A variation on this trend is the limited edition (such as Pentax’s special edition color KFs), something that Leica has consistently pursued. This creates scarcity (and so value) in production with very limited up-front costs to the manufacturer; for example, the Leica Q2 Ghost is about to go on sale and, while priced the same as a standard Q2, is intended to drive collectors to repeat purchases. This has worked for Leica because it can genuinely add value to a resale price, but whether Pentax has the cachet to achieve the same result remains to be seen.
Trend #3: Giving Cameras Facelifts
The third trend is the release of new cameras that are little more than a facelift. Pentax is guilty of this misdemeanor with the release of the KF which is a largely unchanged K-70 from 2016. The new model number was a surprise because the camera is almost identical, with part shortages driving alternative replacements.
Of course, this begs the question, when is a new model actually a new camera? What the manufacturer considers to be a significant deviation of parts may actually be almost identical in specification and functionality to the end-user. The OM System OM-5 also had minimal change — what pundits like to call a “refresh” — that saw a new processor as the most note-worthy.
Trend #4: Firmware Upgrades
The final trend is perhaps the most worthy: firmware upgrades. Cameras have always been defined by their hardware, but performance and functionality are increasingly being dictated by onboard processing, a trend demanded by smartphone users. It’s fair to say that OM leads the way in in-camera computational photography and the aforementioned OM-5 is a fine example of additional software functionality that genuinely adds value.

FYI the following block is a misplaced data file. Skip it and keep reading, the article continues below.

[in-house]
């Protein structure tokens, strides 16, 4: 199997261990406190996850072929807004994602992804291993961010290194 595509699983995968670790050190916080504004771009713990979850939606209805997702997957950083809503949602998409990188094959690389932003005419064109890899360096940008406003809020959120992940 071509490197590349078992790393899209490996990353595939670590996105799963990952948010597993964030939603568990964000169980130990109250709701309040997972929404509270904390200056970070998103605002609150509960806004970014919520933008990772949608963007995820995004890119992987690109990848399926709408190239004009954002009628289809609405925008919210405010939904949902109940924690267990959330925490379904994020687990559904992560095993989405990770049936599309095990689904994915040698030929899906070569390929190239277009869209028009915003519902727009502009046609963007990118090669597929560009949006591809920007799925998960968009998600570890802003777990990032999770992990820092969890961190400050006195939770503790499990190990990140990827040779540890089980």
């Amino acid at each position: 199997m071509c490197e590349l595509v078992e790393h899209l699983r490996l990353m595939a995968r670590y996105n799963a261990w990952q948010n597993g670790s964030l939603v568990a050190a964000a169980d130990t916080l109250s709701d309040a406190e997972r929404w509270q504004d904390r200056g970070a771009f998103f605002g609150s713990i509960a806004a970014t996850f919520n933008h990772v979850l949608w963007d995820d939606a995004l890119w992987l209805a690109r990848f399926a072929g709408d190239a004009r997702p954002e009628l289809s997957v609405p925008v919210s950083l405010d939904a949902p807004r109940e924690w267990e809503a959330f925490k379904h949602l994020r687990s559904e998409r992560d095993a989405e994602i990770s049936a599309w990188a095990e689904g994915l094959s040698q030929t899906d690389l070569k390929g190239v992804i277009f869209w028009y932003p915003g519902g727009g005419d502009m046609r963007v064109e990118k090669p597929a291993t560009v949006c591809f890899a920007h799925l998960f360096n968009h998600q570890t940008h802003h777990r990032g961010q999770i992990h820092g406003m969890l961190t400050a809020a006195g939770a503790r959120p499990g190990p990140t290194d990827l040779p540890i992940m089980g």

The other area of rapid software development has been auto-focus, with Sony, Canon, and Nikon all competing to have the best systems available. Nikon has been playing catch-up in this area and made a range of significant upgrades available to users, such as animal detection and better Eye AF.
The flip side of the software coin is that manufacturers have, in the past, been reticent to make substantial functionality improvements to old hardware, Fuji being a notable exception. We can’t expect manufacturers to make updates available indefinitely, however — as Adobe has shown — users are willing to pay a substantial subscription fee or one-off charges for additional functionality. I, for one, would welcome a more flexible approach to extending the life of existing hardware.
The Future of Sales
All that the preceding discussion highlights is that we are used to a technology-focused cycle of iteration for new cameras. The significant contraction of the camera market over the last decade has sent manufacturers scuttling off to find new ways to introduce greater breadth, and so greater sales, without such rapid development.
Perhaps one company that has managed to make this work for both it and the consumer is Sony. With the a7, it takes one body, shares components, and produces three variants that are technically similar but focused on changes to the functionality for the photographer. Not only that, but when a new model comes out, it keeps producing the previous version as a lower-cost model. This means there is only one cost sunk in the design and manufacture of a model and it is kept in production as long as it remains viable (in terms of sales and parts).
Whatever the future holds, the current period of mirrorless innovation will settle down as manufacturers try to compete with the smartphone.
Image credits: Stock photos and illustrations from 123RF